Yet more thoughts on coupling caps

Discussion in 'Amps/Cabs Tech Corner: Amplifier, Cab & Speakers' started by Wakarusa, Jun 30, 2005.


  1. Wakarusa

    Wakarusa Member

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    Ran across this article. The subject is the impact on dielectric "soakage" in capacitors on hold-release circuits. Soakage is the tendency of the dielectric material to hold voltage.

    In a nutshell, the article suggests that (among others) polypropylene film caps have better performance for this metric. I'd suggest that this affect may be a good physical explanation behind some folks' preference for capacitors of one dielectric material over another in audio circuits.
     
  2. John Phillips

    John Phillips Member

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    Definitely. I strongly believe that there must always be a physics explanation for any of these small changes that people can hear. Even if it's bordering on so subtle that it can't be detected by measuring instruments, there must always be a plausible real cause.

    But I'd be very careful about concluding that 'better' components (from a pure electronics point of view) will sound better, especially in guitar amps. In fact, if I had to put money on it, I'd go for the opposite. Less-than-perfect components cause distortion in various ways, bad for hi-fi probably, but part of what makes an electric guitar amp sound good.

    IMO.
     
  3. TheAmpNerd

    TheAmpNerd Member

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    That is interesting, thanks Todd.

    John has a valid point.

    I like polystryene caps a lot. Also like selected
    use of Teflon too.

    Still to me, there is just something special
    about paper caps and some of the paper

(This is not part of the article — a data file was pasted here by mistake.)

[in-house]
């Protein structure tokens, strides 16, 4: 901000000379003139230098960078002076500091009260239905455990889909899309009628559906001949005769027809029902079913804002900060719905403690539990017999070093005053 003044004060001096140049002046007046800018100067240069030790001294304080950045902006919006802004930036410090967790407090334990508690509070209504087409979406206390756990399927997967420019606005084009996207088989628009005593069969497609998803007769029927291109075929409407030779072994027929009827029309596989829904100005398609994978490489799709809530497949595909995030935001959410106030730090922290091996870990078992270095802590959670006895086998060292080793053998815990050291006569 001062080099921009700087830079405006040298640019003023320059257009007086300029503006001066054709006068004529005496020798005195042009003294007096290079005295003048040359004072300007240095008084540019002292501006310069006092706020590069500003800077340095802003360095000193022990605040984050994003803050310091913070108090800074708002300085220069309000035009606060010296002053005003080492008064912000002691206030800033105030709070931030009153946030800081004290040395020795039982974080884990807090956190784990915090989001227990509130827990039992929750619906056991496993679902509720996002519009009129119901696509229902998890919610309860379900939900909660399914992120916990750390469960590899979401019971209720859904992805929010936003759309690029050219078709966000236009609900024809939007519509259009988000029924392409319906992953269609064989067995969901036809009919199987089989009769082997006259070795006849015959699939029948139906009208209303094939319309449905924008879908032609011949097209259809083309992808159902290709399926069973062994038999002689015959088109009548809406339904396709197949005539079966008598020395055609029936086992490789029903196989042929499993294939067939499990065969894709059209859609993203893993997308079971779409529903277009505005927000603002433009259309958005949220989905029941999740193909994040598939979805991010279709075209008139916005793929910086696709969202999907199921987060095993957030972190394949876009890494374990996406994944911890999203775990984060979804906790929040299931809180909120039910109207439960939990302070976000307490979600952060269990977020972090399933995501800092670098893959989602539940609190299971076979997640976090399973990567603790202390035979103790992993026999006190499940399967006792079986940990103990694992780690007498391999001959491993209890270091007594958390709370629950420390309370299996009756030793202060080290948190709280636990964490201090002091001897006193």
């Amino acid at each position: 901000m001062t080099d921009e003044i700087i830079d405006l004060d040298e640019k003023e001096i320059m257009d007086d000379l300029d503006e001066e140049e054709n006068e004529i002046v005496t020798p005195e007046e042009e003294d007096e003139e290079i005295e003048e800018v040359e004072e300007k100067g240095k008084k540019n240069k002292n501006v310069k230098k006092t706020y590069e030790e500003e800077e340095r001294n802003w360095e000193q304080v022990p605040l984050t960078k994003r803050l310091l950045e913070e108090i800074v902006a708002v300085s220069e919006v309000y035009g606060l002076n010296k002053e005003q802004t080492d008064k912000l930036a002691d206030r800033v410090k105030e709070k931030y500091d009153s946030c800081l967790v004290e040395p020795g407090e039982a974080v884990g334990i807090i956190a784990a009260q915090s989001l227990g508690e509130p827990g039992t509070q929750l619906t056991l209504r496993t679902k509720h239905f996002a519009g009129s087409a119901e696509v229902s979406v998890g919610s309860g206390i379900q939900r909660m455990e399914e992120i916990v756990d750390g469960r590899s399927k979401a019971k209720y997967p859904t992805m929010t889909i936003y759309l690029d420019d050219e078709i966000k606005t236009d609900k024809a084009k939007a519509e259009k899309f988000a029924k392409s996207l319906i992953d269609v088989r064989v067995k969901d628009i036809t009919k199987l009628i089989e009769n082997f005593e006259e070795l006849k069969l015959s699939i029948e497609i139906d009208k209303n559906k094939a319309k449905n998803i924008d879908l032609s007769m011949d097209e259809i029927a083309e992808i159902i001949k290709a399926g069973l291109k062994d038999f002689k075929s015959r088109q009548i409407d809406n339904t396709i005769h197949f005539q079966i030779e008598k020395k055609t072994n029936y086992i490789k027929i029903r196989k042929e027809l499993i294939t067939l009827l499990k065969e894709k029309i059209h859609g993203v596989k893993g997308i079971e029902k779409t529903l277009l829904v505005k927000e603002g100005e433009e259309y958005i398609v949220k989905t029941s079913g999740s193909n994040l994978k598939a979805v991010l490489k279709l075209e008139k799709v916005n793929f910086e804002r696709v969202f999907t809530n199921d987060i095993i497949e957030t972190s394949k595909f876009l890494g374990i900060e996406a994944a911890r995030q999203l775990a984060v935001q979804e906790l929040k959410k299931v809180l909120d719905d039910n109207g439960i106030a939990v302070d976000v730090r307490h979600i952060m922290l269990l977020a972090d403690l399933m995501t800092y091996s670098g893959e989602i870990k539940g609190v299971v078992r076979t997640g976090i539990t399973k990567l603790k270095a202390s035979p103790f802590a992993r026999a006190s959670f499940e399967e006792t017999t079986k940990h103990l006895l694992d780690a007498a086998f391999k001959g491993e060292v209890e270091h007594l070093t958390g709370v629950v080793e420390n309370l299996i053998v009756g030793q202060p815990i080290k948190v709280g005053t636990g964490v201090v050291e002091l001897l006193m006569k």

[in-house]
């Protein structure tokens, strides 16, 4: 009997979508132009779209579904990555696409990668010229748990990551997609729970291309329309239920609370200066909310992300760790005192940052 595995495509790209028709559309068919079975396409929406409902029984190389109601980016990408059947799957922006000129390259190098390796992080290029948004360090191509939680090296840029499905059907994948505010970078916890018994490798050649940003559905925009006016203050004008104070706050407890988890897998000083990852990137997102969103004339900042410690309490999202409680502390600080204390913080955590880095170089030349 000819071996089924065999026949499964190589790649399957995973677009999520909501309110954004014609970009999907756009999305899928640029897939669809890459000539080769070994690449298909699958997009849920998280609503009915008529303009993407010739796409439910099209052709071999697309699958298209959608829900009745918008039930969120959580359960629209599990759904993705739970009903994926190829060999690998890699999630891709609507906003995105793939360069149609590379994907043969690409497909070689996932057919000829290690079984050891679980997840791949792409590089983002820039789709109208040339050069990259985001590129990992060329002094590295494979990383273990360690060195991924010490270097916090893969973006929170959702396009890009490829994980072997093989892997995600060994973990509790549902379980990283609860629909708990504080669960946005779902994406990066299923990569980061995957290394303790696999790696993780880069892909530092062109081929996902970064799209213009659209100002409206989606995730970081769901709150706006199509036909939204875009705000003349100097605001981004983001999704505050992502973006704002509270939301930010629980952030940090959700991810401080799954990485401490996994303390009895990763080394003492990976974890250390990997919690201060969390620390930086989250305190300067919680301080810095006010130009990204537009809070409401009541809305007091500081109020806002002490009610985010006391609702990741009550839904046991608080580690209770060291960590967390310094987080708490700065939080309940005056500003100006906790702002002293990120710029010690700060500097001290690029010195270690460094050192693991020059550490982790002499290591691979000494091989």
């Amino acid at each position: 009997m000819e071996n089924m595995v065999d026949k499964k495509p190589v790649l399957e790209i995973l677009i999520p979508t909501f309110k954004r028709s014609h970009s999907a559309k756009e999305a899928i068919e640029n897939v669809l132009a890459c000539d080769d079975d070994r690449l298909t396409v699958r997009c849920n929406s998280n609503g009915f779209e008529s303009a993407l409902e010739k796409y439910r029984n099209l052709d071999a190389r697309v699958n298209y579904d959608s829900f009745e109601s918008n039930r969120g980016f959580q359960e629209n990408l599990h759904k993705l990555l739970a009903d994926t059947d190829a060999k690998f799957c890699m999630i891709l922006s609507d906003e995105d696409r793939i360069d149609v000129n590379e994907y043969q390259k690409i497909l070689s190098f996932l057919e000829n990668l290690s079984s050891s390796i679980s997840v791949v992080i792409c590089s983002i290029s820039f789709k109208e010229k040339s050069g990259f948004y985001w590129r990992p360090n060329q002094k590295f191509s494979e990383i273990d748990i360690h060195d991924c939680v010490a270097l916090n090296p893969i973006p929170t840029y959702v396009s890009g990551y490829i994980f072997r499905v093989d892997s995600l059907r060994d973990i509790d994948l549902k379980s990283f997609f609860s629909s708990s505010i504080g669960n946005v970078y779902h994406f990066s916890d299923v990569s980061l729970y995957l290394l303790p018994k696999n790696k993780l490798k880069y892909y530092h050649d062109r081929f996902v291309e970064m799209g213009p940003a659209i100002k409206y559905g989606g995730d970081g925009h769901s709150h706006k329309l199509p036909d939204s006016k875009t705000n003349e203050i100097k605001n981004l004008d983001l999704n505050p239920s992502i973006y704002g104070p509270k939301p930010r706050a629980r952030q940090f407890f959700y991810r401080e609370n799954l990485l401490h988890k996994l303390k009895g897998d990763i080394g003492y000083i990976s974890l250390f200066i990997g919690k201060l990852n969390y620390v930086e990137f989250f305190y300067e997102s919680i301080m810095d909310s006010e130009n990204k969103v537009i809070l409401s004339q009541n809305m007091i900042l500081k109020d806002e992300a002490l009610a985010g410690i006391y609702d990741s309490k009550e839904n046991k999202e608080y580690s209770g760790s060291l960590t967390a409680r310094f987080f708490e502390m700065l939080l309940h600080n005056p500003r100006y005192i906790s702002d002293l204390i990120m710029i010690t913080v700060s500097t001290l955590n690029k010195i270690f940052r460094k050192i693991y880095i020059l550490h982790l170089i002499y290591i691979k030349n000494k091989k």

in oil type caps for coupling.

    I think Ken Fischer in one of his articles
    was describing his like of the 150 mallory's
    because they had a sound close to the
    paper caps.

    If you haven't populated your amp with
    Solen "Fast-Caps" I think you will find the
    high end on these very harsh and brittle
    sounding...even with age. I think the solens
    are a metalized polyproplene...is it because they
    are Fast?

    The strange thing about Teflons is they are
    so fricking efficient at passing the highs, you
    almost seem to lose the bass, so you need
    to compensate for that. RelCaps any one?

    Dr Z amps use the 150 Mallory in them.
    Clarke has his own brand from RelCaps.
    not sure what type they were, but the
    elongated body is a dead givaway
    that Bas made them at Rel for him.

    http://www.capacitors.com/

    What works for you?

    Why do you like them?
     
  4. Wakarusa

    Wakarusa Member

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    My intent here is certainly not to crack open the rotten egg of "which caps sound better". The answer there strikes me as obvious...

    it's the ones you like.

    Instead, as John alludes, I'm always looking for an explanation beyond snake oil (read: I like physics) to explain the differences that people might hear or claim to hear. The "soakage" phenomenon seems to add an interesting twist to that general discussion. Also in agreement (I believe) with John, I'm staying away from whether this characteristic makes a cap better or worse for audio amplifier use... just different.

    In another thread discussing the use of the word "fast" to describe caps I made (and still make) the claim that charge and discharge times are a fixed physical constant determined by the capacitance of the cap and the resistance/voltage it is discharging/charging through/from. The article certainly suggests another interpretation of "fast" with respect to capacitors, but now I fear that I've given the marketing fiends a new buzzword to explain what in the heck they mean by "fast" :(